Bacteria were first discovered as a causative agent for a disease in the 19th century, the Gram stain has been the oldest stain used for differentiating bacteria into two groups based on their appearance following this test.
What is Gram Stain?
Gram Stain is a staining method used classify bacteria into 2 distinct groups. Two dyes are used in sequence, spaced with a decolorizer which removes color from species having a deficient cell wall. Recognizing these organisms needs further testing, but primary staining is important to outline the tests required.
Why is the Gram Stain suggested?
Gram Stain is suggested in case the following persist:
- Cough, cold, fever
- Chest pain, palpitations, increased heart rate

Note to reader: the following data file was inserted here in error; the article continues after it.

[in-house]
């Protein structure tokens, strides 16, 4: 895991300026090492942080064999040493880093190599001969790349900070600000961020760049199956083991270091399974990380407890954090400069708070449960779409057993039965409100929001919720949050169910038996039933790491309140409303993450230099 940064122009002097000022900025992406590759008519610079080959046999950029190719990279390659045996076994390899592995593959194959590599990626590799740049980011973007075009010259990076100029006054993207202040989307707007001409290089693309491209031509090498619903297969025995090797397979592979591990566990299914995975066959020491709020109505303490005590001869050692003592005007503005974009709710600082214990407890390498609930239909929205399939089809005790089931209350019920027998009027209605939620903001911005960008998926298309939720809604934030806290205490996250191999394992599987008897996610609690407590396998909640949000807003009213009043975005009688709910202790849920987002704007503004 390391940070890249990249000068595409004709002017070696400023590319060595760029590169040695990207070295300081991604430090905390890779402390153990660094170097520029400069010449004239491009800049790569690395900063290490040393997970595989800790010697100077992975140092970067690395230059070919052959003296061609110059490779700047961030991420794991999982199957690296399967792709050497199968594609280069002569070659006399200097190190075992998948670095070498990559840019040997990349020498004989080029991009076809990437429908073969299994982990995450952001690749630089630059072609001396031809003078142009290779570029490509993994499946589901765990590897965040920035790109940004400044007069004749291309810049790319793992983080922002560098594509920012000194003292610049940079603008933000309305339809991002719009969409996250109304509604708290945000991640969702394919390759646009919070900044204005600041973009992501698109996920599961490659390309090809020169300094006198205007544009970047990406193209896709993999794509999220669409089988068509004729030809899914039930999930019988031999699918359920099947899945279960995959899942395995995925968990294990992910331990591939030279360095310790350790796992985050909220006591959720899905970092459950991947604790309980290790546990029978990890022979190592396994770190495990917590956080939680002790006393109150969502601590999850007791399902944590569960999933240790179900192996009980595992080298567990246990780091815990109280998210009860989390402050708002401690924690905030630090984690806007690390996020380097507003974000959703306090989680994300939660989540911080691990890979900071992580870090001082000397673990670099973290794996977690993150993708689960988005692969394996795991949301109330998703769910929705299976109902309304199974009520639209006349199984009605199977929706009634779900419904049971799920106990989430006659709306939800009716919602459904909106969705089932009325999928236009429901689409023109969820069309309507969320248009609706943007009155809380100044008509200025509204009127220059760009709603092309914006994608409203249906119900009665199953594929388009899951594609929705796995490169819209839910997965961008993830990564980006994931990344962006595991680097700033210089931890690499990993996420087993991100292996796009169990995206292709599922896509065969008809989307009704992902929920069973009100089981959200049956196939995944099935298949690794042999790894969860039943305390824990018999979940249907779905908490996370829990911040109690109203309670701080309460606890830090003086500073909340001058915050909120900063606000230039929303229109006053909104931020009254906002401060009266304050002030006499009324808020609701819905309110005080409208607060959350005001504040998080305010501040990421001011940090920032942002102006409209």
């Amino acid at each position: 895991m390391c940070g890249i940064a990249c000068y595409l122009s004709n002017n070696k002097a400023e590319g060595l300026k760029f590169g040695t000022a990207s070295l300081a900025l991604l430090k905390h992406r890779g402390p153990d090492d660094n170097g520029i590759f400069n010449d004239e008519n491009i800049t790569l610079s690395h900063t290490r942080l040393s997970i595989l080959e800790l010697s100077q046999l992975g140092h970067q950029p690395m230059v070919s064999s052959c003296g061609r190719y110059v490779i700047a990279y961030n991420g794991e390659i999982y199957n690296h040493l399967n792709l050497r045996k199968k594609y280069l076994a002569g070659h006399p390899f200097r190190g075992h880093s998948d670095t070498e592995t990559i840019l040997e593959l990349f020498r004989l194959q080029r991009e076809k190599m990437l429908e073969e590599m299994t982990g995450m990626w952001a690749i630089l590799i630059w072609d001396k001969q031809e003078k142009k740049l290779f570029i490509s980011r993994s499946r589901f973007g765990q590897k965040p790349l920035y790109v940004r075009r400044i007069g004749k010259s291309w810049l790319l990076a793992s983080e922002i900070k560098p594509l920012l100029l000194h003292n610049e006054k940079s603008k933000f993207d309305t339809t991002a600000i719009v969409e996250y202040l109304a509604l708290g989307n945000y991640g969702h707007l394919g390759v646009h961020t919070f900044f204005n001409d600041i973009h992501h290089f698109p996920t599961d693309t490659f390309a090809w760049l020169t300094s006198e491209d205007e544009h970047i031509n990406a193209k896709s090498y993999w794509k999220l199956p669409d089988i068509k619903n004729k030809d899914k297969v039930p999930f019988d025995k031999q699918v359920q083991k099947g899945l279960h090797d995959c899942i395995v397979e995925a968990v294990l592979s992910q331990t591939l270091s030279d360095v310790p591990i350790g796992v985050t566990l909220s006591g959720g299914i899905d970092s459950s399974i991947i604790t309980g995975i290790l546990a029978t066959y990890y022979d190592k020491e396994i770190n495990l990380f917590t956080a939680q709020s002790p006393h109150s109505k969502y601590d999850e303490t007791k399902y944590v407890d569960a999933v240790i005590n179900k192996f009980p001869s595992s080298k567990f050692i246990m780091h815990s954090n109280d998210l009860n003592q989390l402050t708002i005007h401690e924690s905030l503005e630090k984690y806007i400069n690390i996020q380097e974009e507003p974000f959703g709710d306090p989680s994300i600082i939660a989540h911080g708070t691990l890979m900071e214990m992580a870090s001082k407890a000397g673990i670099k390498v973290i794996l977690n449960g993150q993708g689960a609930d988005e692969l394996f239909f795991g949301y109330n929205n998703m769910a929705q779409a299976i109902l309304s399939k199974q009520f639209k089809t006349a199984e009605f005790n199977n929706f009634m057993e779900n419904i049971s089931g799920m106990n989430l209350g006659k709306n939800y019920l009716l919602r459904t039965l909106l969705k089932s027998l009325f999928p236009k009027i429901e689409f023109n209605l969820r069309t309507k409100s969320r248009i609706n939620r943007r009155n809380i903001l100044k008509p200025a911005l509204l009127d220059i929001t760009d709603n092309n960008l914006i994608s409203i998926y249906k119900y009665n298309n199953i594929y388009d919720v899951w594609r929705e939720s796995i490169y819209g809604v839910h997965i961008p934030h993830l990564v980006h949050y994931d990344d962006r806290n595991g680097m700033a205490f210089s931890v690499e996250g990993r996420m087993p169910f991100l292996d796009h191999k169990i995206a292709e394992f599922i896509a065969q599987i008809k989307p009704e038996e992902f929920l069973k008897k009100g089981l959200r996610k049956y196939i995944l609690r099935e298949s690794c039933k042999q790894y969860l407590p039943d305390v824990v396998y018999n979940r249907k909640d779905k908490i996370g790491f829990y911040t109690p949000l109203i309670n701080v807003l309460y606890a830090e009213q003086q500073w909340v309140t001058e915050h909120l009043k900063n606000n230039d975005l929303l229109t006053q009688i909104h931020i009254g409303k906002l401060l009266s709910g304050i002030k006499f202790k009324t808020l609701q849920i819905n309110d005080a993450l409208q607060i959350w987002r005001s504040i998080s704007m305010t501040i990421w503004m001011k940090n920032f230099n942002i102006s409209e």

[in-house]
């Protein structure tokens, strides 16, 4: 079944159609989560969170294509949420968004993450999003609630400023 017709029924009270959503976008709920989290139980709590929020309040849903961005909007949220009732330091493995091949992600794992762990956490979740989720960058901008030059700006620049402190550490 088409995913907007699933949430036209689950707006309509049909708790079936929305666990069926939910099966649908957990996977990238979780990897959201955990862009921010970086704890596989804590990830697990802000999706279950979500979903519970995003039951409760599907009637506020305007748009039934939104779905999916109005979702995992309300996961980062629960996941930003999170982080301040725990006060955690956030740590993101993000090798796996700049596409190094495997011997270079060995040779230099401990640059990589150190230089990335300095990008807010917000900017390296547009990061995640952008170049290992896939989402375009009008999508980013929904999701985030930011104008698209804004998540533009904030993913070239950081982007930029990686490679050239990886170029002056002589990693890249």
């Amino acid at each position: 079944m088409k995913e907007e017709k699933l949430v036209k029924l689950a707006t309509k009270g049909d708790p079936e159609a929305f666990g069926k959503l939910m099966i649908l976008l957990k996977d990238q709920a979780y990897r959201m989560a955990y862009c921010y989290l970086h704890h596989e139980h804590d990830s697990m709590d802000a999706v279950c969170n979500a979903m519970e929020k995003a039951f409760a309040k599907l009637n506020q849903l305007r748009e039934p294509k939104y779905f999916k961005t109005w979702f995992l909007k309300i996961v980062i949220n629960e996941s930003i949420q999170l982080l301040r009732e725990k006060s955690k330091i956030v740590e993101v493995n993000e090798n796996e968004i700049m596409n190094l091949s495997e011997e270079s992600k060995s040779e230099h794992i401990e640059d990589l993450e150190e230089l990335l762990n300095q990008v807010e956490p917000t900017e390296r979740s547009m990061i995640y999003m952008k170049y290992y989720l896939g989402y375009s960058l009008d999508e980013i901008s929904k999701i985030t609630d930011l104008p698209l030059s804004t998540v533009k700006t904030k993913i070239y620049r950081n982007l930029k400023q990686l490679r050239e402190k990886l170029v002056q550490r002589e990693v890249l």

- Headache, neck stiffness
How is Gram Stain performed?
Gram Stain testing is quite easy to perform. It requires:
- Taking of a sample, which can be any one of the following
- Blood from a vein
- Cerebrospinal Fluid
- Sputum sample
- The sample is then stained and looked under a microscope to observe the presence of the relevant bacteria and is classified into two classes: Gram-Positive & Gram Negative.
What are the parameters measured in the Gram Stain?
In Gram, Stain testing shows a slide with a pink background and the following organisms
- Gram-Positive: Presence of organisms that stain purple.
- Gram Negative: Presence of Pink staining organisms
Preparation before performing Gram Stain
The test is simple and requires no prior preparation.
Post-care after Gram Stain
The sampling procedure is simple and no post-care is required on part of the testee.
Sample types in Gram Stain
Gram Stain testing requires taking a Cerebrospinal Fluid sample, a blood sample, etc. which is taken in a leakproof container, and further processing occurs in the laboratory.
Side effects/ risks of Gram Stain
There are no risks associated with Gram Stain testing.